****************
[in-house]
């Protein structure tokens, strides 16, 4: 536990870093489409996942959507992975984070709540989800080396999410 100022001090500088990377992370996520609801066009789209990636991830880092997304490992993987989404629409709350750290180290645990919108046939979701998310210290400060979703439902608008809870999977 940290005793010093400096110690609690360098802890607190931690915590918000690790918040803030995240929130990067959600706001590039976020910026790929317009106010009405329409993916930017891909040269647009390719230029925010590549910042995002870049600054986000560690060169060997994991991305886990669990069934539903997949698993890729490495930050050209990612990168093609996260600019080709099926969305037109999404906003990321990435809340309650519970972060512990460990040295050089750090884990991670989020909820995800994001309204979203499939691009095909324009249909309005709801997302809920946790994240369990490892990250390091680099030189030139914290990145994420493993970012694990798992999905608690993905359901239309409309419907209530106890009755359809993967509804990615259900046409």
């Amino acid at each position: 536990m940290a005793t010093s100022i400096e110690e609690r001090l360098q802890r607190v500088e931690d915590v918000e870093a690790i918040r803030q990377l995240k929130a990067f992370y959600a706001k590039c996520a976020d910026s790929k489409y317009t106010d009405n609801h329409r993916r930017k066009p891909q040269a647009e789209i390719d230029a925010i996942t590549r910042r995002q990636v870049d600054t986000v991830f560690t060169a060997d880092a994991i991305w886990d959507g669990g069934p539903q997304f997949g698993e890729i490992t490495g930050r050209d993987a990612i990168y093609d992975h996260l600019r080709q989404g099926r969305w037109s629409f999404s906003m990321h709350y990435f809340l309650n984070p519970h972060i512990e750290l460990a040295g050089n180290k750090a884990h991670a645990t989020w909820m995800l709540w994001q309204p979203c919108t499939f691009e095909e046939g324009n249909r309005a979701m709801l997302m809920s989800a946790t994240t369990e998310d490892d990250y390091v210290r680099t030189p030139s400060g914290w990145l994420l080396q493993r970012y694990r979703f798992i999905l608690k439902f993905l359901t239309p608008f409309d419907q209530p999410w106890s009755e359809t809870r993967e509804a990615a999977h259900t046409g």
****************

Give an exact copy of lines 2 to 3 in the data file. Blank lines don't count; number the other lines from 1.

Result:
């Protein structure tokens, strides 16, 4: 536990870093489409996942959507992975984070709540989800080396999410 100022001090500088990377992370996520609801066009789209990636991830880092997304490992993987989404629409709350750290180290645990919108046939979701998310210290400060979703439902608008809870999977 940290005793010093400096110690609690360098802890607190931690915590918000690790918040803030995240929130990067959600706001590039976020910026790929317009106010009405329409993916930017891909040269647009390719230029925010590549910042995002870049600054986000560690060169060997994991991305886990669990069934539903997949698993890729490495930050050209990612990168093609996260600019080709099926969305037109999404906003990321990435809340309650519970972060512990460990040295050089750090884990991670989020909820995800994001309204979203499939691009095909324009249909309005709801997302809920946790994240369990490892990250390091680099030189030139914290990145994420493993970012694990798992999905608690993905359901239309409309419907209530106890009755359809993967509804990615259900046409």
């Amino acid at each position: 536990m940290a005793t010093s100022i400096e110690e609690r001090l360098q802890r607190v500088e931690d915590v918000e870093a690790i918040r803030q990377l995240k929130a990067f992370y959600a706001k590039c996520a976020d910026s790929k489409y317009t106010d009405n609801h329409r993916r930017k066009p891909q040269a647009e789209i390719d230029a925010i996942t590549r910042r995002q990636v870049d600054t986000v991830f560690t060169a060997d880092a994991i991305w886990d959507g669990g069934p539903q997304f997949g698993e890729i490992t490495g930050r050209d993987a990612i990168y093609d992975h996260l600019r080709q989404g099926r969305w037109s629409f999404s906003m990321h709350y990435f809340l309650n984070p519970h972060i512990e750290l460990a040295g050089n180290k750090a884990h991670a645990t989020w909820m995800l709540w994001q309204p979203c919108t499939f691009e095909e046939g324009n249909r309005a979701m709801l997302m809920s989800a946790t994240t369990e998310d490892d990250y390091v210290r680099t030189p030139s400060g914290w990145l994420l080396q493993r970012y694990r979703f798992i999905l608690k439902f993905l359901t239309p608008f409309d419907q209530p999410w106890s009755e359809t809870r993967e509804a990615a999977h259900t046409g």